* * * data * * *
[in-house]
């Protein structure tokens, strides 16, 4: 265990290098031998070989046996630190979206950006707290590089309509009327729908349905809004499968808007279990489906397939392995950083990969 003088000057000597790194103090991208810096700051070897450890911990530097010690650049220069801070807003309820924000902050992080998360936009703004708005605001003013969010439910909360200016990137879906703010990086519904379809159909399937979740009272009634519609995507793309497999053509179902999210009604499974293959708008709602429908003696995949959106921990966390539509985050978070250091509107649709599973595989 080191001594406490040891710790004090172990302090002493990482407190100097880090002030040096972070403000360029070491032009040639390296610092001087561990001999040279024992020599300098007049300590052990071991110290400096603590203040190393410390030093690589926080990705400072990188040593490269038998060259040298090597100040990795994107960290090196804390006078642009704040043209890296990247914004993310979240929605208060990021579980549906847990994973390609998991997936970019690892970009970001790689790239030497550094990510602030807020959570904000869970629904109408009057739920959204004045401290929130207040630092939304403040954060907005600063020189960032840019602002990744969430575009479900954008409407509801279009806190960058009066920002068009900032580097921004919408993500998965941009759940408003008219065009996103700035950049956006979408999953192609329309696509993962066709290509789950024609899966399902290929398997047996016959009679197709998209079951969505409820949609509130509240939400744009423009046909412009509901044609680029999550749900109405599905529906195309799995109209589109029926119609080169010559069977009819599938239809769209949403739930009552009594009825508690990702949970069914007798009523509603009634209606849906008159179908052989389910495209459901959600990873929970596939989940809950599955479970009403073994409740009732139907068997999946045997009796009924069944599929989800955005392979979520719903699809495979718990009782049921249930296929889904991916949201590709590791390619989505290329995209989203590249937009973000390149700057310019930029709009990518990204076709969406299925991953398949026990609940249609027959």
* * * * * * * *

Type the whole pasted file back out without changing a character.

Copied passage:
[in-house]
């Protein structure tokens, strides 16, 4: 265990290098031998070989046996630190979206950006707290590089309509009327729908349905809004499968808007279990489906397939392995950083990969 003088000057000597790194103090991208810096700051070897450890911990530097010690650049220069801070807003309820924000902050992080998360936009703004708005605001003013969010439910909360200016990137879906703010990086519904379809159909399937979740009272009634519609995507793309497999053509179902999210009604499974293959708008709602429908003696995949959106921990966390539509985050978070250091509107649709599973595989 080191001594406490040891710790004090172990302090002493990482407190100097880090002030040096972070403000360029070491032009040639390296610092001087561990001999040279024992020599300098007049300590052990071991110290400096603590203040190393410390030093690589926080990705400072990188040593490269038998060259040298090597100040990795994107960290090196804390006078642009704040043209890296990247914004993310979240929605208060990021579980549906847990994973390609998991997936970019690892970009970001790689790239030497550094990510602030807020959570904000869970629904109408009057739920959204004045401290929130207040630092939304403040954060907005600063020189960032840019602002990744969430575009479900954008409407509801279009806190960058009066920002068009900032580097921004919408993500998965941009759940408003008219065009996103700035950049956006979408999953192609329309696509993962066709290509789950024609899966399902290929398997047996016959009679197709998209079951969505409820949609509130509240939400744009423009046909412009509901044609680029999550749900109405599905529906195309799995109209589109029926119609080169010559069977009819599938239809769209949403739930009552009594009825508690990702949970069914007798009523509603009634209606849906008159179908052989389910495209459901959600990873929970596939989940809950599955479970009403073994409740009732139907068997999946045997009796009924069944599929989800955005392979979520719903699809495979718990009782049921249930296929889904991916949201590709590791390619989505290329995209989203590249937009973000390149700057310019930029709009990518990204076709969406299925991953398949026990609940249609027959």